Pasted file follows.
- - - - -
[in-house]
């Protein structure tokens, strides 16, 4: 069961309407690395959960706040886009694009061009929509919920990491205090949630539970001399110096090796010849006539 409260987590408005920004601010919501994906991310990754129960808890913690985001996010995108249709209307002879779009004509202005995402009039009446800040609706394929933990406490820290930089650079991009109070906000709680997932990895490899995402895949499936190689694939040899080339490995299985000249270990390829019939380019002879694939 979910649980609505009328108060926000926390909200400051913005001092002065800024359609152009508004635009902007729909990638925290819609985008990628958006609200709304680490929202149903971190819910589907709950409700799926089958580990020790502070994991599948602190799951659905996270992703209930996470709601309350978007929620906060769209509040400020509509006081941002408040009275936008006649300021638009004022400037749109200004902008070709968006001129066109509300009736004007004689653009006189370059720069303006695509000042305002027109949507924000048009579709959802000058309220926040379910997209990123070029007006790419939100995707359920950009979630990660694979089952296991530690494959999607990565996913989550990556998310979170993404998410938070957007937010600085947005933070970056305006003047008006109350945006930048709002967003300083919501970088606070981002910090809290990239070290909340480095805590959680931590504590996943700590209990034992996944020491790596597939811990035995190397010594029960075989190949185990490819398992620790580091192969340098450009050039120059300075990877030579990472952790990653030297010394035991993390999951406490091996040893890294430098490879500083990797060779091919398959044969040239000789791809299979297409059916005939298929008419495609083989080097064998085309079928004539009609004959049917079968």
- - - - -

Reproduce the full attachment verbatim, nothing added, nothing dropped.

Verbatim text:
[in-house]
């Protein structure tokens, strides 16, 4: 069961309407690395959960706040886009694009061009929509919920990491205090949630539970001399110096090796010849006539 409260987590408005920004601010919501994906991310990754129960808890913690985001996010995108249709209307002879779009004509202005995402009039009446800040609706394929933990406490820290930089650079991009109070906000709680997932990895490899995402895949499936190689694939040899080339490995299985000249270990390829019939380019002879694939 979910649980609505009328108060926000926390909200400051913005001092002065800024359609152009508004635009902007729909990638925290819609985008990628958006609200709304680490929202149903971190819910589907709950409700799926089958580990020790502070994991599948602190799951659905996270992703209930996470709601309350978007929620906060769209509040400020509509006081941002408040009275936008006649300021638009004022400037749109200004902008070709968006001129066109509300009736004007004689653009006189370059720069303006695509000042305002027109949507924000048009579709959802000058309220926040379910997209990123070029007006790419939100995707359920950009979630990660694979089952296991530690494959999607990565996913989550990556998310979170993404998410938070957007937010600085947005933070970056305006003047008006109350945006930048709002967003300083919501970088606070981002910090809290990239070290909340480095805590959680931590504590996943700590209990034992996944020491790596597939811990035995190397010594029960075989190949185990490819398992620790580091192969340098450009050039120059300075990877030579990472952790990653030297010394035991993390999951406490091996040893890294430098490879500083990797060779091919398959044969040239000789791809299979297409059916005939298929008419495609083989080097064998085309079928004539009609004959049917079968």